The axial length d1 of the magnetic substance 7-1 is set to 10.0 mm, and the axial length d2 of the magnetic substance 7-2 is set to 4.3 mm. Further, in the case of the ferrite magnetic substance 7-1, there exists a gap dg1 of 1.5 mm between the outer circumference thereof and the inner wall of the conductive outer pipe 1 and a gap dg1' of 0.3 mm between the inner circumference thereof and the outer circumference of the conductive core wire 2. On the other hand, in the case of the ferrite magnetic substance 7-2, there exists a gap dg2 of 0.5 mm between the outer circumference thereof and the inner wall of the conductive outer pipe 1. However, the inner circumference of the ferrite magnetic substance 7-2 is in tight contact with the outer circumference of the conductive core wire 2.

In the construction as described above, the effective specific permeability μer of the ferrite magnetic substance 7-1 is about 603, and the effective specific dielectric constant εer thereof is about 1.29. Further, the effective specific permeability μer of the ferrite magnetic substance 7-2 is about 2,240, and the effective specific dielectric constant εer thereof is about 6.1.

FIG. 6 shows the radio wave absorption characteristics of the second embodiment of the line radiation preventing element shown in FIGS. 5(a) and 5(b). In this case, the interfering radio waves propagating from the load 6 to the conductive shorting disk 3 can be attenuated by the two ferrite magnetic substances 7-1 and 7-2, when a high frequency signal is supplied to the conductive core wire 2 and the conductive outer pipe 1 both disposed on the casing inside 10 from the outside, instead of interfering radio waves.

FIG. 6 indicates that the reflective attenuation rate (R/L) of the interfering radio waves is 20 dB or more in as wide a frequency range as between 27 and 7,500 MHz (wider than that of the first embodiment).

Third Embodiment

FIGS. 7(a) and 7(b) show the third embodiment of the line radiation preventing element according to the present invention. This third embodiment is different from the first embodiment shown in FIGS. 3(a) and 3(b) in that a second conductive outer pipe 11 connected to the metal casing is additionally attached on the outer circumference of the conductive outer pipe 1 via an insulating substance 9.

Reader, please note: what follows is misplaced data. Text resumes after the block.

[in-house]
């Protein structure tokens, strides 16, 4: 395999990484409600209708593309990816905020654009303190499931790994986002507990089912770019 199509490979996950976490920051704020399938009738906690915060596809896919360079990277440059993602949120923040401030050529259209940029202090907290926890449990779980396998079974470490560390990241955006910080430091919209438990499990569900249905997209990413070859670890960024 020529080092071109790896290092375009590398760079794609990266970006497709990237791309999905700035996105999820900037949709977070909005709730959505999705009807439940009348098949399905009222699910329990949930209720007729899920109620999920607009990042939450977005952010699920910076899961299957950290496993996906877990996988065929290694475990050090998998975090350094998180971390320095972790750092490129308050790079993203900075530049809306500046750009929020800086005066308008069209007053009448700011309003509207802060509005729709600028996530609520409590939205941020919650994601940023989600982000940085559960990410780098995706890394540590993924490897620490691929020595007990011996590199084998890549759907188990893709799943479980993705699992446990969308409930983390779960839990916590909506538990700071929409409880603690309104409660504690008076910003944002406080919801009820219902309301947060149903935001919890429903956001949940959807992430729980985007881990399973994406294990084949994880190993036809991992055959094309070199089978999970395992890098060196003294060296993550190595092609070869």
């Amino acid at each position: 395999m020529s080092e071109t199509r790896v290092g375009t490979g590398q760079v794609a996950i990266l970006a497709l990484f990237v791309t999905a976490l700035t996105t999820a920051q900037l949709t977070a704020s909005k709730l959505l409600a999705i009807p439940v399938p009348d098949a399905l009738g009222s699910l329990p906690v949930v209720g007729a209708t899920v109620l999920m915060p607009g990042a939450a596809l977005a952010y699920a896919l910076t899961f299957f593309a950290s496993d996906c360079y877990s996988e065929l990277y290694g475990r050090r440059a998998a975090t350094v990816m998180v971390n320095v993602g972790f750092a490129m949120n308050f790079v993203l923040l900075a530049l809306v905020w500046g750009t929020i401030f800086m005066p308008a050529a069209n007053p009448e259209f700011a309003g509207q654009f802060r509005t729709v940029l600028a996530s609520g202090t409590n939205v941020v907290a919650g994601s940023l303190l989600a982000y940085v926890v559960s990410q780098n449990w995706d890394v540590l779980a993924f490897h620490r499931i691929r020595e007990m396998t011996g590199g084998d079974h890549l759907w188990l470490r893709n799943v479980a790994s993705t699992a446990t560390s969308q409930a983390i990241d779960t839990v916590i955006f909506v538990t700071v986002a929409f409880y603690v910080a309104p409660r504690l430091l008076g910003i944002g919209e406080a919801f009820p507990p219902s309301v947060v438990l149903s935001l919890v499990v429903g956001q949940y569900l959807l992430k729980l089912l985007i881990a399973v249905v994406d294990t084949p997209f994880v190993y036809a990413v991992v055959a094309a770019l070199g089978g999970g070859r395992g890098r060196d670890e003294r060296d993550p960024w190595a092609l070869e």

In FIG. 7(a), the line radiation preventing element is composed of a conductive outer pipe 1, a conductive core wire 2, a conductive shorting disk 3 for shorting the conductive outer pipe 1 and the conductive core wire 2, a ferrite magnetic substance 7, an insulating substance 9, and a second conductive outer pipe 11. Further, in FIG. 7(a), the left side (the open side) of the wave guide path is denoted by 4; a wall surface of a casing of the electronic appliance is denoted by 8; and the inside of the casing is denoted by 10. However, a power source line and a load of an electronic appliance are both not shown for brevity.

The line radiation preventing element is attached to the wall surface 8 of the casing by directly connecting the second conductive outer pipe 11 to the casing wall surface 8 via the insulating substance 9. In this third embodiment, when the insulating substance 9 is formed of a material of high dielectric constant, since a capacitance can be formed between the conductive outer pipe 1 and the second conductive outer pipe 11, it is possible to short the casing wall surface 8 to the conductive outer pipe 1 at high frequency. As a result, undesired current leaking from the gap of the hole formed between the casing wall surface 8 and the conductive outer pipe 1 can be effectively prevented from being radiated therefrom, being different from the first and second embodiments.

In this third embodiment, when the various dimensions and constants are determined in the same way as with the case of the first embodiment, it is possible to obtain the radio wave absorption characteristics similar to those of the first embodiment, while preventing the leakage current from being radiated from the hole formed in the casing.

Fourth Embodiment